In a sequel to her earlier Winter’s Hare (1996), Goodman has written a sensitive, informative, and profoundly moving portrayal of a 14-year-old widow on pilgrimage during the 12th century. Lady Edith’s husband and baby girl have recently died, but she cannot shed tears over their deaths. Feeling threatened by an obnoxious older, powerful man, Sir Runcival, who will force her to marry him, Edith goes on pilgrimage to Jerusalem. Ostensibly putting herself out of his reach, she’s also unwittingly running from her sorrow. A strange wild girl, Rhiannon, begs for Edith’s protection as they travel through the English forest, and Edith takes her in. Rhiannon sees that Edith has buried her grief over her lost baby and prods her to face up to the loss. At last, as she visits Christ’s tomb, Edith allows herself to mourn for her lost child as Mary had mourned for hers, thus releasing herself from the silent torment that has stifled her life. Edith’s physical journey to Jerusalem parallels her emotional one. Goodman’s deft handling of Edith’s emotional turmoil lifts the book to a level beyond most popular young-adult novels. It would make a good companion to Francis Temple’s The Ramsay Scallop (1994) and would serve as a fitting introduction to The Canterbury Tales. Readers will not have had to read the earlier novel to enjoy this sequel. (Fiction. 12-14)

Pub Date: April 1, 2000

ISBN: 0-395-97729-0

Page Count: 240

Publisher: Houghton Mifflin

Review Posted Online: May 20, 2010

Kirkus Reviews Issue: April 15, 2000

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After Hitler appoints Bruno’s father commandant of Auschwitz, Bruno (nine) is unhappy with his new surroundings compared to the luxury of his home in Berlin. The literal-minded Bruno, with amazingly little political and social awareness, never gains comprehension of the prisoners (all in “striped pajamas”) or the malignant nature of the death camp. He overcomes loneliness and isolation only when he discovers another boy, Shmuel, on the other side of the camp’s fence. For months, the two meet, becoming secret best friends even though they can never play together. Although Bruno’s family corrects him, he childishly calls the camp “Out-With” and the Fuhrer “Fury.” As a literary device, it could be said to be credibly rooted in Bruno’s consistent, guileless characterization, though it’s difficult to believe in reality. The tragic story’s point of view is unique: the corrosive effect of brutality on Nazi family life as seen through the eyes of a naïf. Some will believe that the fable form, in which the illogical may serve the objective of moral instruction, succeeds in Boyle’s narrative; others will believe it was the wrong choice. Certain to provoke controversy and difficult to see as a book for children, who could easily miss the painful point. (Fiction. 12-14)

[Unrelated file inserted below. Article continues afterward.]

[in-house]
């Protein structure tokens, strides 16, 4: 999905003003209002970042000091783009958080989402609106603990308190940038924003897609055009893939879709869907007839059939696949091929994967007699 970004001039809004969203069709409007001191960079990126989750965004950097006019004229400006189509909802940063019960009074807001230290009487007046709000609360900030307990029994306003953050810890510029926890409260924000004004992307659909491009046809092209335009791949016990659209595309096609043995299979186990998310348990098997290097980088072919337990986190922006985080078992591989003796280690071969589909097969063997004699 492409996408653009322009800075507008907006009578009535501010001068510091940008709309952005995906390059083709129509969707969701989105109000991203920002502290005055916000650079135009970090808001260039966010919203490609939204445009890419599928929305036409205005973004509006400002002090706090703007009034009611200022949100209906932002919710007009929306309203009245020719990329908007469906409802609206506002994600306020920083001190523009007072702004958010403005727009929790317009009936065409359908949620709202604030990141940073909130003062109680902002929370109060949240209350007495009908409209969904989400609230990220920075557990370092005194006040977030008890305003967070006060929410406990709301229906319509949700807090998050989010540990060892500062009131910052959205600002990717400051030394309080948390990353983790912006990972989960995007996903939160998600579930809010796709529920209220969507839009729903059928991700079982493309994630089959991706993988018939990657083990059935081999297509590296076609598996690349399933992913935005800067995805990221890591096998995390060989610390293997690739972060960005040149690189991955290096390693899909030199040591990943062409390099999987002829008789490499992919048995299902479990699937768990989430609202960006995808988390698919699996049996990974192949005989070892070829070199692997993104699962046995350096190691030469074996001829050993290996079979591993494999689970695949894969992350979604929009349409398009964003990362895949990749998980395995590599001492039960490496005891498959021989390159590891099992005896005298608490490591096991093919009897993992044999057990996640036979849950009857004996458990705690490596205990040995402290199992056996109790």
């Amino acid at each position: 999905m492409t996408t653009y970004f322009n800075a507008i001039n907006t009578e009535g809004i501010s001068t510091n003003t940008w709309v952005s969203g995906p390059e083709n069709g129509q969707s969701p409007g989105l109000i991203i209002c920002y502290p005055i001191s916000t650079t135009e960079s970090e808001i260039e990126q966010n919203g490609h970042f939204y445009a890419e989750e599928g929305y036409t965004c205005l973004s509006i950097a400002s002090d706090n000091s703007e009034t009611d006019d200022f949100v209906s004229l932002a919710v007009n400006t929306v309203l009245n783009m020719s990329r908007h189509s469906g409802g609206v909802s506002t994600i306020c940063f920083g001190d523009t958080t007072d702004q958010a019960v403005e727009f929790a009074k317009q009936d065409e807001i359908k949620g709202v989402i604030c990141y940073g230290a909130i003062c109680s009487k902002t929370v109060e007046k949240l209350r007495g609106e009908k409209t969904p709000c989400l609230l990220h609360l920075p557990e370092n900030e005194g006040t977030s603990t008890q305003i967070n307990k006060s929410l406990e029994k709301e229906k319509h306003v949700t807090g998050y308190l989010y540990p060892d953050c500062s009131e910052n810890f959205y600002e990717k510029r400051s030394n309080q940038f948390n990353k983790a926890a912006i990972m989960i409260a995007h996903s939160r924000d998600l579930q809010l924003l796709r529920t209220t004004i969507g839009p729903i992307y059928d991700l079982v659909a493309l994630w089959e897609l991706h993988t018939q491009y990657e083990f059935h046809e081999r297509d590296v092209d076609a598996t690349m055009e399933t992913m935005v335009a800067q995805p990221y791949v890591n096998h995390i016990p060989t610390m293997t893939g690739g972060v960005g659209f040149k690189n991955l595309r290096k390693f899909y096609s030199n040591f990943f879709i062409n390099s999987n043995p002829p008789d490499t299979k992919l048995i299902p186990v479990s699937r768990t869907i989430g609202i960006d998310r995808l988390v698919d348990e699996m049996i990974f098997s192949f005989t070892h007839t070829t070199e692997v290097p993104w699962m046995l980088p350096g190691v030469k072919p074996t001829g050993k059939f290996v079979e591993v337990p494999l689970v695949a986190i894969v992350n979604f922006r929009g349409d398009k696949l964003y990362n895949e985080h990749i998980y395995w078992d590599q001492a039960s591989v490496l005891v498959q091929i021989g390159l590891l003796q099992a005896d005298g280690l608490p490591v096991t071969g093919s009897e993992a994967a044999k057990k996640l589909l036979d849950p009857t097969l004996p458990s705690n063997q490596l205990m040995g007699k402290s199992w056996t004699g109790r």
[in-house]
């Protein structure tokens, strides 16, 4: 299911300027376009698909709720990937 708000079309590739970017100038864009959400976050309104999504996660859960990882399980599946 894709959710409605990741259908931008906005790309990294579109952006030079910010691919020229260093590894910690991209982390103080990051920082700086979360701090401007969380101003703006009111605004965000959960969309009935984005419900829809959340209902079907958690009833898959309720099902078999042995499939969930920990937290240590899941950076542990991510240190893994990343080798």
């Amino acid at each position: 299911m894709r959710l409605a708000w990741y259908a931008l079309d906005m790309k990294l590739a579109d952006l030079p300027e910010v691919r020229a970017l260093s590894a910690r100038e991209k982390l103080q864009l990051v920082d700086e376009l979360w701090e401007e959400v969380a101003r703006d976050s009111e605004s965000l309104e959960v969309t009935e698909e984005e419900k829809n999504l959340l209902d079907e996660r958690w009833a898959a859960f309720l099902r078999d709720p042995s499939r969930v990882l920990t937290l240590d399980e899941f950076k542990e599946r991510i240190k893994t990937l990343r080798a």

Pub Date: Sept. 12, 2006

ISBN: 0-385-75106-0

Page Count: 224

Publisher: David Fickling/Random

Review Posted Online: May 20, 2010

Kirkus Reviews Issue: Aug. 15, 2006

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Stronger on 17th-century historical detail than plot or character, this overblown series opener stars a dimwitted, unlikable Amsterdam teenager who suddenly finds himself heir to a family business tottering on the edge of bankruptcy. With conniving banker Hugo van Helsen pulling strings to complete their downfall in the wake of a disastrous trading expedition to the primitive Americas, the Windjammers need a miracle to save them. Leading a faintly Dickensian cast, sullen Adam Windjammer blunders about searching for such a miracle, having his fat repeatedly pulled from contrived fires by the far brighter and more competent Jade, Van Helsen’s adventurous, neglected daughter—until, after many trite set pieces and clumsily introduced clues, the search becomes superfluous when the Windjammers’ workmen voluntarily step forward to pay the family’s debts. Right. Richardson sets the stage for sequels from the first chapter on, but few readers are likely to want to read them. (Fiction. 12-14)

Pub Date: July 1, 2003

ISBN: 1-58234-811-1

Page Count: 300

Publisher: Bloomsbury

Review Posted Online: May 20, 2010

Kirkus Reviews Issue: July 1, 2003

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